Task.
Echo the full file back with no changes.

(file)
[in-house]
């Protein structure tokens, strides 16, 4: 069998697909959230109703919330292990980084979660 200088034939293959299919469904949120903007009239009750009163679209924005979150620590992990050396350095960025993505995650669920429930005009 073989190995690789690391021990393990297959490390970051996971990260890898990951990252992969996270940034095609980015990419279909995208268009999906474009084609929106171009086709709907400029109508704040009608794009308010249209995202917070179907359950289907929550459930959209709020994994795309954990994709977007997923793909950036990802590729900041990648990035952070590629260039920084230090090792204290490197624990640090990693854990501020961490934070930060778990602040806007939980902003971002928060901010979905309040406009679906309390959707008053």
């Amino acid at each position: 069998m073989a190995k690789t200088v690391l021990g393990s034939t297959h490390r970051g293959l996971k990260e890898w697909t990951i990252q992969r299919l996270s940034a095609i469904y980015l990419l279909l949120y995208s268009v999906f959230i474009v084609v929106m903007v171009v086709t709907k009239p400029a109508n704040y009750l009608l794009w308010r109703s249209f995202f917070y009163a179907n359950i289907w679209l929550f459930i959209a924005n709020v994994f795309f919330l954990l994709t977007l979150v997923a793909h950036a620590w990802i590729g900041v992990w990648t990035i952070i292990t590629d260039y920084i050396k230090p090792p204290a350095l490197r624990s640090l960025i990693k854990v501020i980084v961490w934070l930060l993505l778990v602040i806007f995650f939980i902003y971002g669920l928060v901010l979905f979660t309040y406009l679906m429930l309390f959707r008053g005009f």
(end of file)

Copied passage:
[in-house]
């Protein structure tokens, strides 16, 4: 069998697909959230109703919330292990980084979660 200088034939293959299919469904949120903007009239009750009163679209924005979150620590992990050396350095960025993505995650669920429930005009 073989190995690789690391021990393990297959490390970051996971990260890898990951990252992969996270940034095609980015990419279909995208268009999906474009084609929106171009086709709907400029109508704040009608794009308010249209995202917070179907359950289907929550459930959209709020994994795309954990994709977007997923793909950036990802590729900041990648990035952070590629260039920084230090090792204290490197624990640090990693854990501020961490934070930060778990602040806007939980902003971002928060901010979905309040406009679906309390959707008053």
């Amino acid at each position: 069998m073989a190995k690789t200088v690391l021990g393990s034939t297959h490390r970051g293959l996971k990260e890898w697909t990951i990252q992969r299919l996270s940034a095609i469904y980015l990419l279909l949120y995208s268009v999906f959230i474009v084609v929106m903007v171009v086709t709907k009239p400029a109508n704040y009750l009608l794009w308010r109703s249209f995202f917070y009163a179907n359950i289907w679209l929550f459930i959209a924005n709020v994994f795309f919330l954990l994709t977007l979150v997923a793909h950036a620590w990802i590729g900041v992990w990648t990035i952070i292990t590629d260039y920084i050396k230090p090792p204290a350095l490197r624990s640090l960025i990693k854990v501020i980084v961490w934070l930060l993505l778990v602040i806007f995650f939980i902003y971002g669920l928060v901010l979905f979660t309040y406009l679906m429930l309390f959707r008053g005009f």